This is my first visit to Africa as managing director of the IMF. To seize fully the economic potential of its natural resource wealth, and make decisive inroads in the fight against poverty, will require strong policies. My discussions with leaders from the region make me optimistic this will be possible.
The key priority, supported by all leaders, is to harness the revenue from oil production for development and poverty alleviation. This will require continued sound macroeconomic policies, including fiscal policies that deal prudently with the windfall gains from current high oil prices.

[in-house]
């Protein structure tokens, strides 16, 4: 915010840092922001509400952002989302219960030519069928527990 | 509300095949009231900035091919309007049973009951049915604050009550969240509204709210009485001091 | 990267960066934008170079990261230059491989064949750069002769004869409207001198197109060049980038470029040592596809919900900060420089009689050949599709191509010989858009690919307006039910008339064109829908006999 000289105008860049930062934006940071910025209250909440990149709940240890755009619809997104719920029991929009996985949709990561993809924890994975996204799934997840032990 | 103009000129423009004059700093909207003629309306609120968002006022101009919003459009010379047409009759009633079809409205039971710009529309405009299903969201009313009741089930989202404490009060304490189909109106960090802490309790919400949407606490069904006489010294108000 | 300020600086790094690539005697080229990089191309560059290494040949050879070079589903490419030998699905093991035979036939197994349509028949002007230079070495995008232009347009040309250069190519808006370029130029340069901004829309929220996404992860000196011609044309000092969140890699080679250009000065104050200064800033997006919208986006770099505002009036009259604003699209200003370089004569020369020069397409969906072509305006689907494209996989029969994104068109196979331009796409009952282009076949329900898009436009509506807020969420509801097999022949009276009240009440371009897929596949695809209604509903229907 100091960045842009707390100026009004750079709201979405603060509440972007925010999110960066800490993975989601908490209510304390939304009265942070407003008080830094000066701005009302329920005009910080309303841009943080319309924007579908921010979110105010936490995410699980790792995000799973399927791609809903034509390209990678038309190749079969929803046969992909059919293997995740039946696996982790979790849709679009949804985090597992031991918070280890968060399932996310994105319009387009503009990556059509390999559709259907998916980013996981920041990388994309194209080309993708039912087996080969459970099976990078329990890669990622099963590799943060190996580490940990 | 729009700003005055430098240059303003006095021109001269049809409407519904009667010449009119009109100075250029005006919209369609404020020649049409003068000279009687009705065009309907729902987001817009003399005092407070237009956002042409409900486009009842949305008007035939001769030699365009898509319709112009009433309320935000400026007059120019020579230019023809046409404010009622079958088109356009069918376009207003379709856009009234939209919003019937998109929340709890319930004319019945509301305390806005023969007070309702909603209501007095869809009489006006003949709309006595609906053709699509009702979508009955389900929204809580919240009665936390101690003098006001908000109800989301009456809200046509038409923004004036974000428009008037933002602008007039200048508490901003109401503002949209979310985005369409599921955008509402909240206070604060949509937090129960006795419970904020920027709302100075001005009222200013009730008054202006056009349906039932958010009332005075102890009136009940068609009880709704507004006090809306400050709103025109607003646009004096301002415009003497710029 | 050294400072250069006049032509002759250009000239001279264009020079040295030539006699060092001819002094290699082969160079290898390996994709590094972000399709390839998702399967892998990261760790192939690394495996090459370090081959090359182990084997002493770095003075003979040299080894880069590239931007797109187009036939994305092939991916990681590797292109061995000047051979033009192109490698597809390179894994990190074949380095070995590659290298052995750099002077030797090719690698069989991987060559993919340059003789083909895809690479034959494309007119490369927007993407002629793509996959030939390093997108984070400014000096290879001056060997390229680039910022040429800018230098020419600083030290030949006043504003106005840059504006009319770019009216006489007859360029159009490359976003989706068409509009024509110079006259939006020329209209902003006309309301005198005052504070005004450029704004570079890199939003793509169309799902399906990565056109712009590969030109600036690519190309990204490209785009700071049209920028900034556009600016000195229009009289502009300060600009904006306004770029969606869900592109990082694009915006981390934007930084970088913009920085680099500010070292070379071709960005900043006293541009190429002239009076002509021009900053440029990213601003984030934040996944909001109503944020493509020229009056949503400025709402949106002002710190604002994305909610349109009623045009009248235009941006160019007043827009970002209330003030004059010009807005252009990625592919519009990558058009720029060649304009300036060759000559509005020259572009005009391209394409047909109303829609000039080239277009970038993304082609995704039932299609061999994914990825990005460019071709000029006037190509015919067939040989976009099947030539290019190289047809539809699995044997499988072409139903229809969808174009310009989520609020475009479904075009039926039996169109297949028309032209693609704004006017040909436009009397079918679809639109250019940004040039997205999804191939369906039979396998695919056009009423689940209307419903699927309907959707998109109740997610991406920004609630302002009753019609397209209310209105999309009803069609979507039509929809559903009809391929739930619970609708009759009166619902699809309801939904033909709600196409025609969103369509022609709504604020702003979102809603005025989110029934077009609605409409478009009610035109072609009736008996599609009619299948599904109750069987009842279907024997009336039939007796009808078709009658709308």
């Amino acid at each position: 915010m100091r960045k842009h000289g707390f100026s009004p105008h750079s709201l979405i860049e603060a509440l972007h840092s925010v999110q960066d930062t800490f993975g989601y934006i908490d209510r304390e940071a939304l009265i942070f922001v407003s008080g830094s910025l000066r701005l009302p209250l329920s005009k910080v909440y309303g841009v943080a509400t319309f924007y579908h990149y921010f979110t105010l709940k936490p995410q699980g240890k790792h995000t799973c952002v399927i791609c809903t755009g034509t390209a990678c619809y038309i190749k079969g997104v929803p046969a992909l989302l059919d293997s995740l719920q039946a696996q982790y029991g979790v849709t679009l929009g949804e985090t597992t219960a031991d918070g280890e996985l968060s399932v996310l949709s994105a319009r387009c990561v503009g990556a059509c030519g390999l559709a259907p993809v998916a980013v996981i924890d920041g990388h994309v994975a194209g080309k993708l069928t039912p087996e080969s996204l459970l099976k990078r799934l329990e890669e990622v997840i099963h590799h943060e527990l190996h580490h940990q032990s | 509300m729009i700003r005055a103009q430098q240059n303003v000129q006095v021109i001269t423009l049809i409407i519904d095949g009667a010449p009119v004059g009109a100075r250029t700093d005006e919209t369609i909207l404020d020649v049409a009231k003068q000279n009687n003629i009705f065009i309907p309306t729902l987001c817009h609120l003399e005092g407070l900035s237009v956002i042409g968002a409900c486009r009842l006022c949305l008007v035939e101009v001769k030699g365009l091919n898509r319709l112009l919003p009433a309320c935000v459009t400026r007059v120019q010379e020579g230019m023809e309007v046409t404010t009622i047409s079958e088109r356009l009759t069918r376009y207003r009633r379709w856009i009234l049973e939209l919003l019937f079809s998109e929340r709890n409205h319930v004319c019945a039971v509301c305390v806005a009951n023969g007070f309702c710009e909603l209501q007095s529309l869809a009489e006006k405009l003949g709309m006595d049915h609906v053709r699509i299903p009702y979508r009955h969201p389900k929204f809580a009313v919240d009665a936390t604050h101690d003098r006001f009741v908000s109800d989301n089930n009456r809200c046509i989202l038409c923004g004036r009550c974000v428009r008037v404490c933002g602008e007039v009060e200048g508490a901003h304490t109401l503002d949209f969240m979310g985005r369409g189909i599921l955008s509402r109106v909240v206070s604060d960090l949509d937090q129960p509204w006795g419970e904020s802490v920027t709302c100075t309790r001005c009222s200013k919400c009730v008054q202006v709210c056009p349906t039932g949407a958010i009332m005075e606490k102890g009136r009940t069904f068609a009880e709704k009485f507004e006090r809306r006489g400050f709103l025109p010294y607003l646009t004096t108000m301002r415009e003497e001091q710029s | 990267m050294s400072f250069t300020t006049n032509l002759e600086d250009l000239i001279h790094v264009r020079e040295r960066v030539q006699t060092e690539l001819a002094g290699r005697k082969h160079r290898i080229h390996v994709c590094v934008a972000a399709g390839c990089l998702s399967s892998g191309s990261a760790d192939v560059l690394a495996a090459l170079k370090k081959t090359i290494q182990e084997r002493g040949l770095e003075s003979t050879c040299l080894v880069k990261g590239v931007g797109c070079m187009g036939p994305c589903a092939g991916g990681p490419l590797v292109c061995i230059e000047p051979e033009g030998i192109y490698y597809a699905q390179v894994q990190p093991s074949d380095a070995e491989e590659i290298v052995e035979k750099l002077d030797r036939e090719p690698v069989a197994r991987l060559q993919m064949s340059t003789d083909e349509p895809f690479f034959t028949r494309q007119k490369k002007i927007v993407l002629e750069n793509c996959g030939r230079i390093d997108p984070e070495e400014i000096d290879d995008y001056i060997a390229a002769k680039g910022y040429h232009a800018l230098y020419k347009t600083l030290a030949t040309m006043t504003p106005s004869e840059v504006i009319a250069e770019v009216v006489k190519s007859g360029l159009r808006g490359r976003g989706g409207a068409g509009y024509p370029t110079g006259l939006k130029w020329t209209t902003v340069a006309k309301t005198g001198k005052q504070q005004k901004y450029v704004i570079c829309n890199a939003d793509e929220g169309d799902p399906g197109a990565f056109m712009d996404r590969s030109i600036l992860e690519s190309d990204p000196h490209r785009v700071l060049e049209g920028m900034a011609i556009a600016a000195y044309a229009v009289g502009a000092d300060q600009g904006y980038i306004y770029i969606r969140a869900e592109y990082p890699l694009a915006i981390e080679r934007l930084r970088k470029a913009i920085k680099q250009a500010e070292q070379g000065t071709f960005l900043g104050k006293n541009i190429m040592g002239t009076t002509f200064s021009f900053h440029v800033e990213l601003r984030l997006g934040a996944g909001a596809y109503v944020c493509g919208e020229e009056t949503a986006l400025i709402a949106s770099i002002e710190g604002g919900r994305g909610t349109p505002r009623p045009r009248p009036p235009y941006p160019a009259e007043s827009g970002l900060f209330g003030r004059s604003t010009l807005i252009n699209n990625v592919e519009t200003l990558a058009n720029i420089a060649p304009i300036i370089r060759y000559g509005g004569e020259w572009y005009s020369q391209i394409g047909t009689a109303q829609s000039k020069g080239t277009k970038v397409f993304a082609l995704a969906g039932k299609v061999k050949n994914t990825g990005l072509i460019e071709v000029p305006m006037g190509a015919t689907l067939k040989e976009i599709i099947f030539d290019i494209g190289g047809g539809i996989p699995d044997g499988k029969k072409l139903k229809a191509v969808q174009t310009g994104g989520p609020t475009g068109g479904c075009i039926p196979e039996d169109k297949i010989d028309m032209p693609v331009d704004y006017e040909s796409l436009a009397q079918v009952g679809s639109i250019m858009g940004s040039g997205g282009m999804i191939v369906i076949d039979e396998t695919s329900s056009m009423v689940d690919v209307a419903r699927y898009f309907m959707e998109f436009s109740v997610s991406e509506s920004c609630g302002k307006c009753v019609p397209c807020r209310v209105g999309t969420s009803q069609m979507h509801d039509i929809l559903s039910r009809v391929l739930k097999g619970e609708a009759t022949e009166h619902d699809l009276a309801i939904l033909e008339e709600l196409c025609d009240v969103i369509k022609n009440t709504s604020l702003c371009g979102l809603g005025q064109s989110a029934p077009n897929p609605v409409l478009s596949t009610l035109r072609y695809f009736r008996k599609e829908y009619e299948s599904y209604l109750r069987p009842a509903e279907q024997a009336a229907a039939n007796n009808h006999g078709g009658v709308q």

While in Africa, much of our discussions are about the policy requirements for Africa itself. But the advanced economies must also play their part, and the IMF will continue to remind them of their responsibility in two areas in particular: more, and better coordinated, official development assistance, primarily in the form of grants; and improved opportunities for African and other low-income countries' exports. Improving market access to the advanced economies and dismantling trade-distorting subsidies in these markets are on the table in the Doha trade round. This is a critical opportunity to make a significant advance in multilateral trade liberalisation that will benefit the poorest countries.
This opportunity to listen to leaders from the region as well as to members of civil society [has] further strengthened my belief that the fund has an important role to play in improving economic growth and alleviating poverty in Africa.